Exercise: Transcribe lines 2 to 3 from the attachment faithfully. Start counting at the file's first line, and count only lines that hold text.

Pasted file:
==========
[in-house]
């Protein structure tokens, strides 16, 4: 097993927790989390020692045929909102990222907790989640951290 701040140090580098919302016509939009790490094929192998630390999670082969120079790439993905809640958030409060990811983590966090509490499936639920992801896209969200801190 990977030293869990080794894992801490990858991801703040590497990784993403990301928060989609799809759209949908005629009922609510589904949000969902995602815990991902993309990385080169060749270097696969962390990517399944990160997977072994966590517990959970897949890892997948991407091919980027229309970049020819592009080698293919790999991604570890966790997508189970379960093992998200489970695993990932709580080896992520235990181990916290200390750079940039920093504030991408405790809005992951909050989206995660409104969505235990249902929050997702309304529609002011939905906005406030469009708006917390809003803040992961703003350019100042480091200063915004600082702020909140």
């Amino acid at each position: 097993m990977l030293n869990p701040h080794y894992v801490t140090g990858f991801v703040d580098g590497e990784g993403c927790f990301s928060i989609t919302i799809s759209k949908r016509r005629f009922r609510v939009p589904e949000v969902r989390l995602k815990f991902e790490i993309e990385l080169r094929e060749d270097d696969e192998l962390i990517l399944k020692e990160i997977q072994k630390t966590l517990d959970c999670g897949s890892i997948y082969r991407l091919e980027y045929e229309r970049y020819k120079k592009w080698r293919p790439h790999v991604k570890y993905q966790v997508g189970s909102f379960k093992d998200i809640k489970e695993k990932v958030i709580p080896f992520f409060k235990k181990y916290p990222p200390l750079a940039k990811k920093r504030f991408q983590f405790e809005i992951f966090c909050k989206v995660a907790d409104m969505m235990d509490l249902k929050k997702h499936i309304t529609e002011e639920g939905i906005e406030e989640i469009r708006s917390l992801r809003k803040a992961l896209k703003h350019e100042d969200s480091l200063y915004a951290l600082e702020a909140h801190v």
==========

């Protein structure tokens, strides 16, 4: 097993927790989390020692045929909102990222907790989640951290 701040140090580098919302016509939009790490094929192998630390999670082969120079790439993905809640958030409060990811983590966090509490499936639920992801896209969200801190 990977030293869990080794894992801490990858991801703040590497990784993403990301928060989609799809759209949908005629009922609510589904949000969902995602815990991902993309990385080169060749270097696969962390990517399944990160997977072994966590517990959970897949890892997948991407091919980027229309970049020819592009080698293919790999991604570890966790997508189970379960093992998200489970695993990932709580080896992520235990181990916290200390750079940039920093504030991408405790809005992951909050989206995660409104969505235990249902929050997702309304529609002011939905906005406030469009708006917390809003803040992961703003350019100042480091200063915004600082702020909140």
């Amino acid at each position: 097993m990977l030293n869990p701040h080794y894992v801490t140090g990858f991801v703040d580098g590497e990784g993403c927790f990301s928060i989609t919302i799809s759209k949908r016509r005629f009922r609510v939009p589904e949000v969902r989390l995602k815990f991902e790490i993309e990385l080169r094929e060749d270097d696969e192998l962390i990517l399944k020692e990160i997977q072994k630390t966590l517990d959970c999670g897949s890892i997948y082969r991407l091919e980027y045929e229309r970049y020819k120079k592009w080698r293919p790439h790999v991604k570890y993905q966790v997508g189970s909102f379960k093992d998200i809640k489970e695993k990932v958030i709580p080896f992520f409060k235990k181990y916290p990222p200390l750079a940039k990811k920093r504030f991408q983590f405790e809005i992951f966090c909050k989206v995660a907790d409104m969505m235990d509490l249902k929050k997702h499936i309304t529609e002011e639920g939905i906005e406030e989640i469009r708006s917390l992801r809003k803040a992961l896209k703003h350019e100042d969200s480091l200063y915004a951290l600082e702020a909140h801190v």